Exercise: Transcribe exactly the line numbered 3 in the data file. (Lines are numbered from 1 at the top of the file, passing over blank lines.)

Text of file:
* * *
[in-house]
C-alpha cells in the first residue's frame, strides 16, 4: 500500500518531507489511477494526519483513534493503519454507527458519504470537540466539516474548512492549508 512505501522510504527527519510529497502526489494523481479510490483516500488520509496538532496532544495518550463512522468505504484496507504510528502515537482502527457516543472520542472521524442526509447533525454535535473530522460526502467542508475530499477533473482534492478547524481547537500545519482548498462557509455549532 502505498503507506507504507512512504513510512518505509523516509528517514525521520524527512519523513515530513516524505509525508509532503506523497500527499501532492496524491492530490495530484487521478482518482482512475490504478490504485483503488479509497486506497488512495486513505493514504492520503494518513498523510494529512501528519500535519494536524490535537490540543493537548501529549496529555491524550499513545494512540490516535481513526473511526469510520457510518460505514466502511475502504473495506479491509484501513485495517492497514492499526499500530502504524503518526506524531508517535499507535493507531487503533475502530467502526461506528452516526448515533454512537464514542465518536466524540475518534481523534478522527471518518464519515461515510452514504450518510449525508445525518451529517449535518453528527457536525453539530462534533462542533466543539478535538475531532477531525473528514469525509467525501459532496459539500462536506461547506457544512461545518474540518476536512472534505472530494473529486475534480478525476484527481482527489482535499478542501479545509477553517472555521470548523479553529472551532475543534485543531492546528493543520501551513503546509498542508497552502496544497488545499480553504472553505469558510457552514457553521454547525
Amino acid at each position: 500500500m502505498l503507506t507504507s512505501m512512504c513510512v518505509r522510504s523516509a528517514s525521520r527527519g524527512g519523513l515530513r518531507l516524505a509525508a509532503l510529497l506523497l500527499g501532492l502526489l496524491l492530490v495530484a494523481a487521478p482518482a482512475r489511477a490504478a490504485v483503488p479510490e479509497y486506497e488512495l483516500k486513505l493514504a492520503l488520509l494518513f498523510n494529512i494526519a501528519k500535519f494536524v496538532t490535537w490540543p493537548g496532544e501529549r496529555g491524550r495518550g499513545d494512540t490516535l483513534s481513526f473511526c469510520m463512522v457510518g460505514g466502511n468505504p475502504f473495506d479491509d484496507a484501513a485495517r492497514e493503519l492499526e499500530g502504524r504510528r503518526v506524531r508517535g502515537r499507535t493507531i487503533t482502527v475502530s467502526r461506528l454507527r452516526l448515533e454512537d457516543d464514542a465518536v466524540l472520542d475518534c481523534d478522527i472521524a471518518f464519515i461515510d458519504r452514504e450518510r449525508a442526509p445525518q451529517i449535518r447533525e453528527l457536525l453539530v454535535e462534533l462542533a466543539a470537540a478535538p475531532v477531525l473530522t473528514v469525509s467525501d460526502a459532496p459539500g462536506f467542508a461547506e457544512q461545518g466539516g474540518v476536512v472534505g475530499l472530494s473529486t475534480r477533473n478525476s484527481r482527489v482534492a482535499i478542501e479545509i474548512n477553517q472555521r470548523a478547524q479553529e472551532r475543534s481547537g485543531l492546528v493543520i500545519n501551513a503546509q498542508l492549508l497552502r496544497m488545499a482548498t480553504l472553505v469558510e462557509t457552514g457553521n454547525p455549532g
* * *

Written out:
Amino acid at each position: 500500500m502505498l503507506t507504507s512505501m512512504c513510512v518505509r522510504s523516509a528517514s525521520r527527519g524527512g519523513l515530513r518531507l516524505a509525508a509532503l510529497l506523497l500527499g501532492l502526489l496524491l492530490v495530484a494523481a487521478p482518482a482512475r489511477a490504478a490504485v483503488p479510490e479509497y486506497e488512495l483516500k486513505l493514504a492520503l488520509l494518513f498523510n494529512i494526519a501528519k500535519f494536524v496538532t490535537w490540543p493537548g496532544e501529549r496529555g491524550r495518550g499513545d494512540t490516535l483513534s481513526f473511526c469510520m463512522v457510518g460505514g466502511n468505504p475502504f473495506d479491509d484496507a484501513a485495517r492497514e493503519l492499526e499500530g502504524r504510528r503518526v506524531r508517535g502515537r499507535t493507531i487503533t482502527v475502530s467502526r461506528l454507527r452516526l448515533e454512537d457516543d464514542a465518536v466524540l472520542d475518534c481523534d478522527i472521524a471518518f464519515i461515510d458519504r452514504e450518510r449525508a442526509p445525518q451529517i449535518r447533525e453528527l457536525l453539530v454535535e462534533l462542533a466543539a470537540a478535538p475531532v477531525l473530522t473528514v469525509s467525501d460526502a459532496p459539500g462536506f467542508a461547506e457544512q461545518g466539516g474540518v476536512v472534505g475530499l472530494s473529486t475534480r477533473n478525476s484527481r482527489v482534492a482535499i478542501e479545509i474548512n477553517q472555521r470548523a478547524q479553529e472551532r475543534s481547537g485543531l492546528v493543520i500545519n501551513a503546509q498542508l492549508l497552502r496544497m488545499a482548498t480553504l472553505v469558510e462557509t457552514g457553521n454547525p455549532g